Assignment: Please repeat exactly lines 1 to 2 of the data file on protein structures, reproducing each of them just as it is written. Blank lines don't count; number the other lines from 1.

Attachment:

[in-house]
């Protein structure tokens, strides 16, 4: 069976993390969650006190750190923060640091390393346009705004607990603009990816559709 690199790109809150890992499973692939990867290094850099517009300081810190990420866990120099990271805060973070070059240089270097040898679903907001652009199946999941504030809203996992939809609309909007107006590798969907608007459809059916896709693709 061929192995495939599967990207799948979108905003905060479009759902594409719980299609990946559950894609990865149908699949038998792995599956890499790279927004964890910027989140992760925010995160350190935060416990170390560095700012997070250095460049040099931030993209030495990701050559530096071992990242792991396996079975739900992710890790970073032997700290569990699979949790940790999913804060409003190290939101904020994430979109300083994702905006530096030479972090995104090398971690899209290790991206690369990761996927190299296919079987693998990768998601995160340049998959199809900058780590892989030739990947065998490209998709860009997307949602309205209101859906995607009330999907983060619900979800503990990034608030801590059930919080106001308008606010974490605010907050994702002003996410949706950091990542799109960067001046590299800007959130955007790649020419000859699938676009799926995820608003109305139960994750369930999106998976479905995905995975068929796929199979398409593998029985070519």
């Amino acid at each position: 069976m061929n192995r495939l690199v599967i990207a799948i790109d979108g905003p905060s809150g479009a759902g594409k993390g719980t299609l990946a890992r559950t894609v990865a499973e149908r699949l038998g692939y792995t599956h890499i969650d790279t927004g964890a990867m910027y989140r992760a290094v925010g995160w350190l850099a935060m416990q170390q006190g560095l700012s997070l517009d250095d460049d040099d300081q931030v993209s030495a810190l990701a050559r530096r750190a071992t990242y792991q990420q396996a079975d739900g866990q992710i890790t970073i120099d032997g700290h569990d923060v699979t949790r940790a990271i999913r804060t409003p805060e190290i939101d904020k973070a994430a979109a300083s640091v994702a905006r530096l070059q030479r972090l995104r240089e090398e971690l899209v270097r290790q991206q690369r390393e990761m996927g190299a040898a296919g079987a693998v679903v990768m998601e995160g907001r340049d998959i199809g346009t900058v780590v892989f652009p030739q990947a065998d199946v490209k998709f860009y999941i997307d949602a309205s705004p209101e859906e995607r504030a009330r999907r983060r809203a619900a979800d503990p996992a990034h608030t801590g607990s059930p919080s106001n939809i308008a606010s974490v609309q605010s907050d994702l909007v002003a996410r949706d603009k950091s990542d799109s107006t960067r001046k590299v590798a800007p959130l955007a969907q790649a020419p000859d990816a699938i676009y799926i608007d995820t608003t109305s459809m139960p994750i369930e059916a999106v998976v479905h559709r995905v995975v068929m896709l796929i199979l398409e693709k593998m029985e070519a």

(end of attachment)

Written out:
[in-house]
């Protein structure tokens, strides 16, 4: 069976993390969650006190750190923060640091390393346009705004607990603009990816559709 690199790109809150890992499973692939990867290094850099517009300081810190990420866990120099990271805060973070070059240089270097040898679903907001652009199946999941504030809203996992939809609309909007107006590798969907608007459809059916896709693709 061929192995495939599967990207799948979108905003905060479009759902594409719980299609990946559950894609990865149908699949038998792995599956890499790279927004964890910027989140992760925010995160350190935060416990170390560095700012997070250095460049040099931030993209030495990701050559530096071992990242792991396996079975739900992710890790970073032997700290569990699979949790940790999913804060409003190290939101904020994430979109300083994702905006530096030479972090995104090398971690899209290790991206690369990761996927190299296919079987693998990768998601995160340049998959199809900058780590892989030739990947065998490209998709860009997307949602309205209101859906995607009330999907983060619900979800503990990034608030801590059930919080106001308008606010974490605010907050994702002003996410949706950091990542799109960067001046590299800007959130955007790649020419000859699938676009799926995820608003109305139960994750369930999106998976479905995905995975068929796929199979398409593998029985070519």